Wednesday, April 21, 2010

Ore. victim: Scouts had no abuse prevention plan

Last updated April 20, 2010 5:31 p.m. PT

Ore. victim: Scouts had no abuse prevention plan
By WILLIAM MCCALL
ASSOCIATED PRESS WRITER


FILE - In this April 13, 2010 file photo, plaintiff Kerry Lewis reacts after the verdict against the Boy Scouts of America was announced in Portland, Ore. The jury has already awarded Lewis, 38, $1.4 million for the 1980s abuse and could decide the Boy Scouts organization must pay as much as $25 million more in punitive damages. (AP Photo/Rick Bowmer, File)
PORTLAND, Ore. -- Lawyers for an Oregon man who won a sex abuse lawsuit against the Boy Scouts of America told a jury Tuesday that the organization should pay $25 million in punitive damages for failing to prevent that abuse.

The jury already ruled April 13 that the Scouts were negligent and awarded Kerry Lewis $1.4 million in compensatory damages for the abuse he suffered in the early 1980s by a former assistant Scoutmaster, Timur Dykes.

Attorneys for Lewis opened the punitive damages phase of the trial on Tuesday by arguing the Scouts never had a plan to protect boys or prevent abuse, including failure to warn parents.

Instead, attorneys Kelly Clark and Paul Mones said the Scouts relied on secret "ineligible volunteer" or "IV" files, also nicknamed "perversion files," that listed suspected molesters in order to keep them out of the organization.

Mones asked the man now in charge of those files, Nate Marshall, whether any evaluation or analysis had been done on the files to help create a protection or prevention program, and Marshall replied, "No."

"So, to the best of your knowledge, the Boy Scouts of America never used the IV files to determine the effectiveness of a protection program?" Mones asked.

"Correct," Marshall said.

The attorney for the Boy Scouts, Chuck Smith, told jurors in his opening statement they would hear details about a protection program that was eventually developed, including how it was implemented and expanded.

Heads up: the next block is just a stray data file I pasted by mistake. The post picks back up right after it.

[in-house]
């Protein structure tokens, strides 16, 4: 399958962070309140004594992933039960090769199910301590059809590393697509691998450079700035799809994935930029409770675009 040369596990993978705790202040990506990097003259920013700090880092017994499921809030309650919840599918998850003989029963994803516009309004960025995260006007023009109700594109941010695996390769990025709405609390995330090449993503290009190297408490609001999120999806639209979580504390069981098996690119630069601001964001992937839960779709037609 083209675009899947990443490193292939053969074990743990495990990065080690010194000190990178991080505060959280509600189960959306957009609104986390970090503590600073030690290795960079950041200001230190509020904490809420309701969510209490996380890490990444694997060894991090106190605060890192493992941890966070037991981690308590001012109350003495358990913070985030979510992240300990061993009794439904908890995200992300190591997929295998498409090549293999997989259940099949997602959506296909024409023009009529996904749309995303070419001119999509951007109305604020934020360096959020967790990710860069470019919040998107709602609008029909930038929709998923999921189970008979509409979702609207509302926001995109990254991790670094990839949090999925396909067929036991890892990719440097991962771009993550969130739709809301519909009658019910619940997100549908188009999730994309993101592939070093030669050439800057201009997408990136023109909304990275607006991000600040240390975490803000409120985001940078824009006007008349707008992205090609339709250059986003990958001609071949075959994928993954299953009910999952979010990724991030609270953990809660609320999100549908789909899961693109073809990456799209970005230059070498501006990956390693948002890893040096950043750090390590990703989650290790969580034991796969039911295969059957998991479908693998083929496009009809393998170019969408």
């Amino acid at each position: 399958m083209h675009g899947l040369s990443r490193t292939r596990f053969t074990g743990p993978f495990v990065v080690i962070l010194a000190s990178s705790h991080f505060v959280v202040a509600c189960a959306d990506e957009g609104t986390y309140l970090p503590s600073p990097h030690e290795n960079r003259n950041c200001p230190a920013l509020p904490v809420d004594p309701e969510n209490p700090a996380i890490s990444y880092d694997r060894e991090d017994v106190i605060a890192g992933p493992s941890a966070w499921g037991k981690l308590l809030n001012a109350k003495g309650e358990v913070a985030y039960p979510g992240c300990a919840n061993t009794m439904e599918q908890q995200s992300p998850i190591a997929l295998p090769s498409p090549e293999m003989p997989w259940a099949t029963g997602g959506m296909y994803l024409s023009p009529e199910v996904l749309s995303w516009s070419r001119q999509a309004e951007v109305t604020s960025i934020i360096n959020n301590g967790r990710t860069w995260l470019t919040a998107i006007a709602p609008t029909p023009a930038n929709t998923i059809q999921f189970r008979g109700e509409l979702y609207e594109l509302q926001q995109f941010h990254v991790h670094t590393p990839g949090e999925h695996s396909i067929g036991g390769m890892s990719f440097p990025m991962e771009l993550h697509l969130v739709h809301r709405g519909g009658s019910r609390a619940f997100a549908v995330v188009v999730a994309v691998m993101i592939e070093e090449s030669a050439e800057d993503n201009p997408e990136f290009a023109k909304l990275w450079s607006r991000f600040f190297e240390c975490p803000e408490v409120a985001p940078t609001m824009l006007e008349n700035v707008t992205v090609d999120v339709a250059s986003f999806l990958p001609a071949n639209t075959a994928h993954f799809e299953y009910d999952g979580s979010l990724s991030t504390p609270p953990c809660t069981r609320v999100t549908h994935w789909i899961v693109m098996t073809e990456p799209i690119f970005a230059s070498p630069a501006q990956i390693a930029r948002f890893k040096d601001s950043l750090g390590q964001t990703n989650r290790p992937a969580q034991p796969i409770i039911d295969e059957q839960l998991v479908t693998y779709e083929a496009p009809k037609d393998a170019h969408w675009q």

Smith called four witnesses in the afternoon to testify about "youth protection training" that has been expanded since it began in the late 1980s.

Matthew Devore, the Scout executive for the Cascade Pacific Council in Portland, was joined by a nurse who teaches at a community college, a biologist who is a veteran Scoutmaster, and a retired teacher - all saying that training to recognize sex abuse is a top priority and was expected to become mandatory across the organization.

But under cross-examination, none could say why the Boy Scouts had not set up a mandatory program so far.

Smith noted the Scouts enforce guidelines such as "two-deep leadership" to make sure adult leaders and volunteers are not alone with children, and offer educational materials, such as a DVD that warns about abuse by relatives, Scout leaders or other youth.

Devore and Marshall also testified the Scouts now conduct criminal background checks on all volunteer applicants.

During the trial, Clark and Mones introduced as evidence more than 1,000 files kept from 1965 to 1985 at the Boy Scouts of America headquarters in Irving, Texas - part of a large archive dating back to at least the 1920s.

They told the jury the organization should be punished for failing to use those files to fashion an extensive program to educate parents, Scout leaders, volunteers and the Scouts themselves about the risk of sex abuse.

In his opening statement for the punitive damages phase of the trial, Clark told the jury they had already determined the Boy Scouts' failure was "reckless and outrageous," and the only question left was how much they should pay for that conduct.

Clark compared it to catching a burglar, telling the jury the thief must not only give back the things he stole - similar to compensatory damages - but also must be punished for his conduct, the justification for punitive damages.

Serena Morones, an accountant called by Lewis' attorneys, testified that the Boy Scouts are a nearly $1 billion corporation even though they are a nonprofit.

She said the assets include about $633 million in investments, $100 million in real estate and an art collection worth about $45 million.

Morones said that, using a conservative estimate on investment returns, the Scouts should earn at least $32 million a year, meaning it would take the organization only 9 1/2 months to pay the full $25 million requested in punitive damages.

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